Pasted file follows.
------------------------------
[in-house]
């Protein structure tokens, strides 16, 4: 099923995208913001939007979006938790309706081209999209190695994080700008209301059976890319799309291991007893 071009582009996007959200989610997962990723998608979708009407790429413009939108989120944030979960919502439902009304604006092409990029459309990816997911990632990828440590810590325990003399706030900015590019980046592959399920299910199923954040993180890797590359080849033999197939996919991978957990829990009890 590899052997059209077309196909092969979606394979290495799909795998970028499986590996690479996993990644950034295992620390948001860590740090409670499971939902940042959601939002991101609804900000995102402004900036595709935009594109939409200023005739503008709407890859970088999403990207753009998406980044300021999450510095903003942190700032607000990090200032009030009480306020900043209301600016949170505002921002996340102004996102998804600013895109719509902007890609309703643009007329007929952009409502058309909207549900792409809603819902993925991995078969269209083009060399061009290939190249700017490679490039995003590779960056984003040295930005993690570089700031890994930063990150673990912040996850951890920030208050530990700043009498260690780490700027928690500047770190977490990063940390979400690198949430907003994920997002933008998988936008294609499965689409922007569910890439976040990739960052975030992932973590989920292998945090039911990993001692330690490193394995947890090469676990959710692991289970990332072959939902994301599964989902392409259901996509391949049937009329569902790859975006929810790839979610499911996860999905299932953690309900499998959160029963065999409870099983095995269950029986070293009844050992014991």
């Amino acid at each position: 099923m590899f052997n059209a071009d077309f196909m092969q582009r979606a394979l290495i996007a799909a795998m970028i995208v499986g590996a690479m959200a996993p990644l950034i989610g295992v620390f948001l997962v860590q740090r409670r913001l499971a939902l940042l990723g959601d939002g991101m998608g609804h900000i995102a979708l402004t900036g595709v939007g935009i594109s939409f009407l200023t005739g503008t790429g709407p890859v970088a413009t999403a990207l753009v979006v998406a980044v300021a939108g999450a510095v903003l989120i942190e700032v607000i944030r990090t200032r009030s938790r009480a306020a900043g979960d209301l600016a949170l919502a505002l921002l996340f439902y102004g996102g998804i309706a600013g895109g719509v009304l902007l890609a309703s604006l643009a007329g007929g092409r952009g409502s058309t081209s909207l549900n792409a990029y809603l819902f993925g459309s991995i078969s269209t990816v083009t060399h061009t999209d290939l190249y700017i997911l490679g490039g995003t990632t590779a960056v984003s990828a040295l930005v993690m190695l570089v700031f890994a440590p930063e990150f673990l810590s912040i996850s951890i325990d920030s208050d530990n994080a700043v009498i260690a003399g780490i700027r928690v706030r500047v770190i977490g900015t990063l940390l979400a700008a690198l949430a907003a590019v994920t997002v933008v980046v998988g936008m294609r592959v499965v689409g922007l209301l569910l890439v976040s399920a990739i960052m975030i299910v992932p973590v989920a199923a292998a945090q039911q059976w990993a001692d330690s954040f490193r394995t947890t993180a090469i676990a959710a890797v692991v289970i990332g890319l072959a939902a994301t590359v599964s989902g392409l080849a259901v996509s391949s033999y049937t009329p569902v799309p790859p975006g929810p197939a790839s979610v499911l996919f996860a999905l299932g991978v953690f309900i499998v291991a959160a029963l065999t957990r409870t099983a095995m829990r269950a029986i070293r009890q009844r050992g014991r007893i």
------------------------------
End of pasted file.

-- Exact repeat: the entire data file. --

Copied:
[in-house]
């Protein structure tokens, strides 16, 4: 099923995208913001939007979006938790309706081209999209190695994080700008209301059976890319799309291991007893 071009582009996007959200989610997962990723998608979708009407790429413009939108989120944030979960919502439902009304604006092409990029459309990816997911990632990828440590810590325990003399706030900015590019980046592959399920299910199923954040993180890797590359080849033999197939996919991978957990829990009890 590899052997059209077309196909092969979606394979290495799909795998970028499986590996690479996993990644950034295992620390948001860590740090409670499971939902940042959601939002991101609804900000995102402004900036595709935009594109939409200023005739503008709407890859970088999403990207753009998406980044300021999450510095903003942190700032607000990090200032009030009480306020900043209301600016949170505002921002996340102004996102998804600013895109719509902007890609309703643009007329007929952009409502058309909207549900792409809603819902993925991995078969269209083009060399061009290939190249700017490679490039995003590779960056984003040295930005993690570089700031890994930063990150673990912040996850951890920030208050530990700043009498260690780490700027928690500047770190977490990063940390979400690198949430907003994920997002933008998988936008294609499965689409922007569910890439976040990739960052975030992932973590989920292998945090039911990993001692330690490193394995947890090469676990959710692991289970990332072959939902994301599964989902392409259901996509391949049937009329569902790859975006929810790839979610499911996860999905299932953690309900499998959160029963065999409870099983095995269950029986070293009844050992014991």
């Amino acid at each position: 099923m590899f052997n059209a071009d077309f196909m092969q582009r979606a394979l290495i996007a799909a795998m970028i995208v499986g590996a690479m959200a996993p990644l950034i989610g295992v620390f948001l997962v860590q740090r409670r913001l499971a939902l940042l990723g959601d939002g991101m998608g609804h900000i995102a979708l402004t900036g595709v939007g935009i594109s939409f009407l200023t005739g503008t790429g709407p890859v970088a413009t999403a990207l753009v979006v998406a980044v300021a939108g999450a510095v903003l989120i942190e700032v607000i944030r990090t200032r009030s938790r009480a306020a900043g979960d209301l600016a949170l919502a505002l921002l996340f439902y102004g996102g998804i309706a600013g895109g719509v009304l902007l890609a309703s604006l643009a007329g007929g092409r952009g409502s058309t081209s909207l549900n792409a990029y809603l819902f993925g459309s991995i078969s269209t990816v083009t060399h061009t999209d290939l190249y700017i997911l490679g490039g995003t990632t590779a960056v984003s990828a040295l930005v993690m190695l570089v700031f890994a440590p930063e990150f673990l810590s912040i996850s951890i325990d920030s208050d530990n994080a700043v009498i260690a003399g780490i700027r928690v706030r500047v770190i977490g900015t990063l940390l979400a700008a690198l949430a907003a590019v994920t997002v933008v980046v998988g936008m294609r592959v499965v689409g922007l209301l569910l890439v976040s399920a990739i960052m975030i299910v992932p973590v989920a199923a292998a945090q039911q059976w990993a001692d330690s954040f490193r394995t947890t993180a090469i676990a959710a890797v692991v289970i990332g890319l072959a939902a994301t590359v599964s989902g392409l080849a259901v996509s391949s033999y049937t009329p569902v799309p790859p975006g929810p197939a790839s979610v499911l996919f996860a999905l299932g991978v953690f309900i499998v291991a959160a029963l065999t957990r409870t099983a095995m829990r269950a029986i070293r009890q009844r050992g014991r007893i």